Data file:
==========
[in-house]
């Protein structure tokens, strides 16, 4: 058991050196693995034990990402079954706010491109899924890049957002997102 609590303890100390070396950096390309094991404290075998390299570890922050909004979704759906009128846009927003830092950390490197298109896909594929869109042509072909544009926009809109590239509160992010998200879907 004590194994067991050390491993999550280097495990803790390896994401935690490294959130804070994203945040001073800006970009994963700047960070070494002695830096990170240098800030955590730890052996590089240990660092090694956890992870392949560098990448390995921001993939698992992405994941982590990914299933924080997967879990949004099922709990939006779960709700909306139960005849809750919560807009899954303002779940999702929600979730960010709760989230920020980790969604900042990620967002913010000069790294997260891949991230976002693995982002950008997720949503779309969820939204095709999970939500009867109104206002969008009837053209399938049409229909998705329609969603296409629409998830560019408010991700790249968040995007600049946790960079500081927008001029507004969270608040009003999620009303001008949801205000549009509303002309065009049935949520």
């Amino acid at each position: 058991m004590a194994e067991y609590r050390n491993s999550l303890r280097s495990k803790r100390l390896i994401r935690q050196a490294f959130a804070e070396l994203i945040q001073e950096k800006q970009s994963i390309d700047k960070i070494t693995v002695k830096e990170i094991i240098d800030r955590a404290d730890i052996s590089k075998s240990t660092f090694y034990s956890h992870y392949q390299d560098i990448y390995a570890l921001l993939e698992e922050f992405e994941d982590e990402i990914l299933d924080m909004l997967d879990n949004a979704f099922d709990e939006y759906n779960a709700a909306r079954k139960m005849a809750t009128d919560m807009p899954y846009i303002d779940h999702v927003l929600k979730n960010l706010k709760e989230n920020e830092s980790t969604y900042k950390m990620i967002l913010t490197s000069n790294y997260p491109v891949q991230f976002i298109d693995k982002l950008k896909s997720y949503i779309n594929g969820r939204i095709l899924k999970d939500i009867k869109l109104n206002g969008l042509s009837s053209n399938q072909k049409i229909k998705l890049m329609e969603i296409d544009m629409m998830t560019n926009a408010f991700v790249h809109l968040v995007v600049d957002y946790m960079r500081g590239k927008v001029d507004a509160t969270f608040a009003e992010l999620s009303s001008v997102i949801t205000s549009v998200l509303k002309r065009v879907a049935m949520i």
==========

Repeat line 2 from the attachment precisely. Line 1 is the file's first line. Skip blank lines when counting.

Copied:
């Protein structure tokens, strides 16, 4: 058991050196693995034990990402079954706010491109899924890049957002997102 609590303890100390070396950096390309094991404290075998390299570890922050909004979704759906009128846009927003830092950390490197298109896909594929869109042509072909544009926009809109590239509160992010998200879907 004590194994067991050390491993999550280097495990803790390896994401935690490294959130804070994203945040001073800006970009994963700047960070070494002695830096990170240098800030955590730890052996590089240990660092090694956890992870392949560098990448390995921001993939698992992405994941982590990914299933924080997967879990949004099922709990939006779960709700909306139960005849809750919560807009899954303002779940999702929600979730960010709760989230920020980790969604900042990620967002913010000069790294997260891949991230976002693995982002950008997720949503779309969820939204095709999970939500009867109104206002969008009837053209399938049409229909998705329609969603296409629409998830560019408010991700790249968040995007600049946790960079500081927008001029507004969270608040009003999620009303001008949801205000549009509303002309065009049935949520």